Eating. Pirate's booty. (and other snacks).
When I was a kid lunch meant tuna-fish or turkey sandwiches on whole-wheat bread, maybe with sprouts if I remembered to toss them in the cart at the supermarket. If I were lucky, my mother would have bought a flat of mixed snacks from Costco - a sort of variety pack of potato chips, Doritos (original flavor and Cool Ranch), Fritos, or Cheetos. Now too many years have passed and I cannot remember which was my favorite (probably the Cool Ranch Doritos, which I have not eaten since those schoolyard days), but I remember the thrill of tearing open the slippery plastic pouch, hear it give that little exhale of air as it came open along the crimped seam, diving into the salty crunchiness of its contents, eating the intact chips at the top of the pile, pouring the last crumbs straight into my open, waiting mouth.
Later I bought my lunch at the school cafeteria and I would snag a bag of Sun Chips from the wire rack next to the cash register, those square, ruffled chips that had the color and texture of shredded wheat. They were supposed to be healthier than potato or corn chips, and I ate them as I drank lemon-lime Shasta, in defiance of the parental embargo on soda at home. (In an attempt to ease my conscience, I would buy an apple or a navel orange, or perhaps a banana, as well). Or perhaps I would buy a bag of pretzels, which I never would have at home.
Now I sometimes bring sandwiches to work for lunch, only now they are made with crusty artisanal loaves from Le Panier or Macrina or the Columbia City Bakery; I buy smoked turkey or ham from the deli counter at Whole Foods, or I make egg salad with a little fresh dill. I buy those Kettle chips that emerge wrinkly and irregularly shaped from the bag, unlike the Lay's chips of my childhood, and I pack them in plastic boxes so they don't get crushed. I am always looking for a new snack to pack along with my sandwich and yogurt and fruit, and then I spy a towering display of Pirate's Booty.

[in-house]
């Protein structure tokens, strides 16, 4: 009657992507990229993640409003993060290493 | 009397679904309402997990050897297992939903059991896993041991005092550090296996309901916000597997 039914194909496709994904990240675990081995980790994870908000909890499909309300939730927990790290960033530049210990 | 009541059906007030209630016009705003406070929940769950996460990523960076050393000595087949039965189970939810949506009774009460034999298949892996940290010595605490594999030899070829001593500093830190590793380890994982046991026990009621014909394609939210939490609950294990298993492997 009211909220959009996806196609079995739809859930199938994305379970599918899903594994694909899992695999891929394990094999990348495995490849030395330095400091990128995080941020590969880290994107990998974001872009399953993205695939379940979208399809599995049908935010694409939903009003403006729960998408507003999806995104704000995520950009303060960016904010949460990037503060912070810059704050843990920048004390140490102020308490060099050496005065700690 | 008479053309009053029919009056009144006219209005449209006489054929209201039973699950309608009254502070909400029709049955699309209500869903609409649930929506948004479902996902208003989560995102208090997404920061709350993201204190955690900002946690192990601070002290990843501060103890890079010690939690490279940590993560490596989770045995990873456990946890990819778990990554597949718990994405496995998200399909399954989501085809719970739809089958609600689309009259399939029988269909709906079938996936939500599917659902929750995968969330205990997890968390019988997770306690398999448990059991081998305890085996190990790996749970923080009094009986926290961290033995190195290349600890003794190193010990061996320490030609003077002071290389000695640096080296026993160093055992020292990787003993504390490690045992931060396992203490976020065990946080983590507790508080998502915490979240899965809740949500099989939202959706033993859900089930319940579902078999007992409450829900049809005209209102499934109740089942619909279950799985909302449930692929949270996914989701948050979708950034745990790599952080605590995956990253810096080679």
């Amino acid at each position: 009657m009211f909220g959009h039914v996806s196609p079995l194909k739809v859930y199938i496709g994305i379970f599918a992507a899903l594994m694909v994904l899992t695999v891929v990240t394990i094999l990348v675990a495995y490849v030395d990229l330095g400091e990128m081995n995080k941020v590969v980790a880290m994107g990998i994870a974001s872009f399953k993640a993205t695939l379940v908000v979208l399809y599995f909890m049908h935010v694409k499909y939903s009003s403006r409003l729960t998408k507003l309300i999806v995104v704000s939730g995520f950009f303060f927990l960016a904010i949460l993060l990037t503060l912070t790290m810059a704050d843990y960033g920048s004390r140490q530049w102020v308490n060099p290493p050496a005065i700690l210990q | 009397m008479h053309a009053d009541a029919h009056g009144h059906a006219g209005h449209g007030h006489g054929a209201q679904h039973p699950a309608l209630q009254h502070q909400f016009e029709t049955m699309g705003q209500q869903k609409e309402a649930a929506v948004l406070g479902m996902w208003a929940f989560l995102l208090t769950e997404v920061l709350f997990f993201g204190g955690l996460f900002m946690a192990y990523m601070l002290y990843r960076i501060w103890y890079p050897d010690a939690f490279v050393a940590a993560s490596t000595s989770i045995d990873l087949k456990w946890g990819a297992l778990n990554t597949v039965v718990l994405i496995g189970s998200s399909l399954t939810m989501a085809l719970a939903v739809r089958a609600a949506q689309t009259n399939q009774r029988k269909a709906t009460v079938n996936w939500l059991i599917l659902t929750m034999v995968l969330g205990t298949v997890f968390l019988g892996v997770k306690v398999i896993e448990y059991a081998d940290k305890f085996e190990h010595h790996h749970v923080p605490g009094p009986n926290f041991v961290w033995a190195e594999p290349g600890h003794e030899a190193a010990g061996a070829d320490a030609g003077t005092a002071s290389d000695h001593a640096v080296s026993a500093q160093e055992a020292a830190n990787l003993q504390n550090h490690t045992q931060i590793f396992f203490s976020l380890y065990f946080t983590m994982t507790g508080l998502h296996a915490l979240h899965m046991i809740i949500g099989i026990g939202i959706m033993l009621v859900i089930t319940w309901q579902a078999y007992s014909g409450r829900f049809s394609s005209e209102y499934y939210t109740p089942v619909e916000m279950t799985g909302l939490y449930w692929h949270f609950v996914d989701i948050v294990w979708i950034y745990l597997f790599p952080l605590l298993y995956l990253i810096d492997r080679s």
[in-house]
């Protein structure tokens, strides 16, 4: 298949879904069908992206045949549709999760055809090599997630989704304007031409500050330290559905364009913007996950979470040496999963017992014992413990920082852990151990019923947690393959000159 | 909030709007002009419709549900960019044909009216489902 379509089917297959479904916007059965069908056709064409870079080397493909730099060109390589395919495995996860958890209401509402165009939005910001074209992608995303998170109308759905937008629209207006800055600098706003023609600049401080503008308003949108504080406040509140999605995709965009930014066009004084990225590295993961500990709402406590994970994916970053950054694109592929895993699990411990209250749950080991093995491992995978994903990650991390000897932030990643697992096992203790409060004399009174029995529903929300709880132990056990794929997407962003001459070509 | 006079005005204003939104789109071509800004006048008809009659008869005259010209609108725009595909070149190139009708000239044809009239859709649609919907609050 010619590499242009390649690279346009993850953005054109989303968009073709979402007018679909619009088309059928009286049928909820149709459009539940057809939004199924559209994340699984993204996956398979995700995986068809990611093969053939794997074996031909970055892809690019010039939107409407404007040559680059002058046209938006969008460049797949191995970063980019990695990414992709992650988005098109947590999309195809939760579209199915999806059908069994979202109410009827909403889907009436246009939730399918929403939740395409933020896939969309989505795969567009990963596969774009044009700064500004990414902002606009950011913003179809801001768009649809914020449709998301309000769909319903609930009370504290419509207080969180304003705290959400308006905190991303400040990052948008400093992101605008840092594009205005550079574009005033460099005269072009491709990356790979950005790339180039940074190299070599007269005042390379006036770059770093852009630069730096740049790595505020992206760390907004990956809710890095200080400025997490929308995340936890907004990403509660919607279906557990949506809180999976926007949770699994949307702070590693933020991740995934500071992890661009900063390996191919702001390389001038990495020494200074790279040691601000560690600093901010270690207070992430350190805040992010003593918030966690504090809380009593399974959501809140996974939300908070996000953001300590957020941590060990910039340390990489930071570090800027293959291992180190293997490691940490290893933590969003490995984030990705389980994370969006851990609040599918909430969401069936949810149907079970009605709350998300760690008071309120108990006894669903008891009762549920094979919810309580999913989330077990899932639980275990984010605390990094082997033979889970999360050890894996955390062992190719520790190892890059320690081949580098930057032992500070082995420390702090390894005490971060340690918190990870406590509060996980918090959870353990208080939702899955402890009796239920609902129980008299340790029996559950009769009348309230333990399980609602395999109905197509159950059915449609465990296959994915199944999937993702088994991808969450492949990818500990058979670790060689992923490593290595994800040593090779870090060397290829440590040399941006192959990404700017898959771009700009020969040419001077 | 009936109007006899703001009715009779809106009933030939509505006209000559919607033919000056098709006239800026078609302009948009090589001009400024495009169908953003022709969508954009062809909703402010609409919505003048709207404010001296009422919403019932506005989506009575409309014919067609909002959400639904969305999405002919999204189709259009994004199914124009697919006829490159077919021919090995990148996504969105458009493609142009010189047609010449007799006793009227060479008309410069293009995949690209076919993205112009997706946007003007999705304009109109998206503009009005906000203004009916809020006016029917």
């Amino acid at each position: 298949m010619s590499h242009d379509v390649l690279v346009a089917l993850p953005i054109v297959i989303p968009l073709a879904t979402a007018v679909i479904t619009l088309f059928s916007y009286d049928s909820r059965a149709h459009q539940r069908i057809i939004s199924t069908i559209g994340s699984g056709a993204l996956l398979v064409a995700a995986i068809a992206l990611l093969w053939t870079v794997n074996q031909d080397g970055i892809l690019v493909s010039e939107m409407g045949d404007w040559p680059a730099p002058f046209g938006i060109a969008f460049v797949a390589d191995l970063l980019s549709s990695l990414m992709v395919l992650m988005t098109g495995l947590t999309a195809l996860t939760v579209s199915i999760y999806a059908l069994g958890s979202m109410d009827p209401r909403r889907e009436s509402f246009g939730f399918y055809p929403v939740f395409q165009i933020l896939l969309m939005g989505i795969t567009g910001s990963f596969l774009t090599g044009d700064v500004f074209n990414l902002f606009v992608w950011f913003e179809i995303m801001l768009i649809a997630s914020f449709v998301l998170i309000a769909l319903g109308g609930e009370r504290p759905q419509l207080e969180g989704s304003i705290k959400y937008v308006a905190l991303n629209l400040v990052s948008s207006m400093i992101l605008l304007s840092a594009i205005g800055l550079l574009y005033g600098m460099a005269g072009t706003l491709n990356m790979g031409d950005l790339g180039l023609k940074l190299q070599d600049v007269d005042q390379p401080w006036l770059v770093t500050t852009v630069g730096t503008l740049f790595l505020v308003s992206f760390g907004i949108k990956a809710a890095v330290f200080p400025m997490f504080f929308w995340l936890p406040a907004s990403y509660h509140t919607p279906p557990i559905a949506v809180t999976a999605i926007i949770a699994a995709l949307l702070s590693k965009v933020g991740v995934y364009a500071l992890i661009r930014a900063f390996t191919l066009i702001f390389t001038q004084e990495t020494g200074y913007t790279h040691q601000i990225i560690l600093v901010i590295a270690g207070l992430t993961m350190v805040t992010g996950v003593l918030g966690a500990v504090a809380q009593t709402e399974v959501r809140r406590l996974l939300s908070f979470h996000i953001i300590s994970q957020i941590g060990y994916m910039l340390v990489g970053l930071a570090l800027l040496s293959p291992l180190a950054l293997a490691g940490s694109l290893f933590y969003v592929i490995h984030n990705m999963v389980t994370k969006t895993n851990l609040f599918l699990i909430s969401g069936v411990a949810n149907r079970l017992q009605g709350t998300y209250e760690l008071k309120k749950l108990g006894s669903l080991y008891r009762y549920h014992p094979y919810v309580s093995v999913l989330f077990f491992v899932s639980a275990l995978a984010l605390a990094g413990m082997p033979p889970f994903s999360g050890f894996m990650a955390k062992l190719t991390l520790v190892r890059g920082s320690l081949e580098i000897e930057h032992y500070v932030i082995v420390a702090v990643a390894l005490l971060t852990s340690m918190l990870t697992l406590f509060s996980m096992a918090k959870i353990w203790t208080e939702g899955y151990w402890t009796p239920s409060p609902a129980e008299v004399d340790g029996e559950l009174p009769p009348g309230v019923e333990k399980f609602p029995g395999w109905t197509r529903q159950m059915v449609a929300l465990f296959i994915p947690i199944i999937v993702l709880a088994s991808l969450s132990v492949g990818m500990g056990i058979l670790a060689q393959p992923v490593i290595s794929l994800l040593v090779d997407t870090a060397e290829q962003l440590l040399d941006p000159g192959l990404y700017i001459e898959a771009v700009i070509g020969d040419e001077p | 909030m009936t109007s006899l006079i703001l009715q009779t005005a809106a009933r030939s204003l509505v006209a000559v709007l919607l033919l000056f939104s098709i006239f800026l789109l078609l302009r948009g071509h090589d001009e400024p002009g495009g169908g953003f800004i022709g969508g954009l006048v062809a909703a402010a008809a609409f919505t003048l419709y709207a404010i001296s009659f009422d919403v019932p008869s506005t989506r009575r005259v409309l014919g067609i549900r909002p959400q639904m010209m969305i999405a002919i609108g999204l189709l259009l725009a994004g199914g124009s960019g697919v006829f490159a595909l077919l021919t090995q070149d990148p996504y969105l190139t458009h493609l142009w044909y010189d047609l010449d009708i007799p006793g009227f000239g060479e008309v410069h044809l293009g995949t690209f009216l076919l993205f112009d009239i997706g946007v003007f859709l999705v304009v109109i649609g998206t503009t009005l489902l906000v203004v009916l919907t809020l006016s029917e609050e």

Any blog written by the parent of a small child (usually toddler-size) involves at least one story regarding the aforementioned child and a constant supply of Pirate's Booty, which often finds itself packed into every crevice of the family car. Bonus points given if there is also a dog, which, as the parent notes, is an excellent cleaner-upper of any spilled Pirate's Booty. But I had never tried it, even though they have it at Jamba Juice. I didn't know what it was, but there it was, at Whole Foods, enticingly arranged so as to catch my eye, and on sale, to boot, so I threw a bag into my cart. At the register, a small boy (two or three, I would guess) noticed the bag on top of the pile of groceries and said in a loud voice (surprising in one so small, or perhaps not, since the smaller the child, the louder the voice), "LOOK! Daddy! She has PIRATE'S BOOTY!" I am pretty sure I giggled all the way to the car.
Not having a child or a dog to clean up the mess, I manage not to open the Pirate's Booty in the car. But when I arrive home, I dive into the crunch of corn-and-rice puffs that taste of cheese. I am reminded a little of the Cheetos of my childhood, those crunchy squiggles covered in orange powder that sticks to everything it touches. It is a little like falling into the past, without the orange powder, a feeling both strange and wonderful at once. But I think I will wait until I have a small person in my cart yelling "MORE BOOTY!!!!" before I buy it again.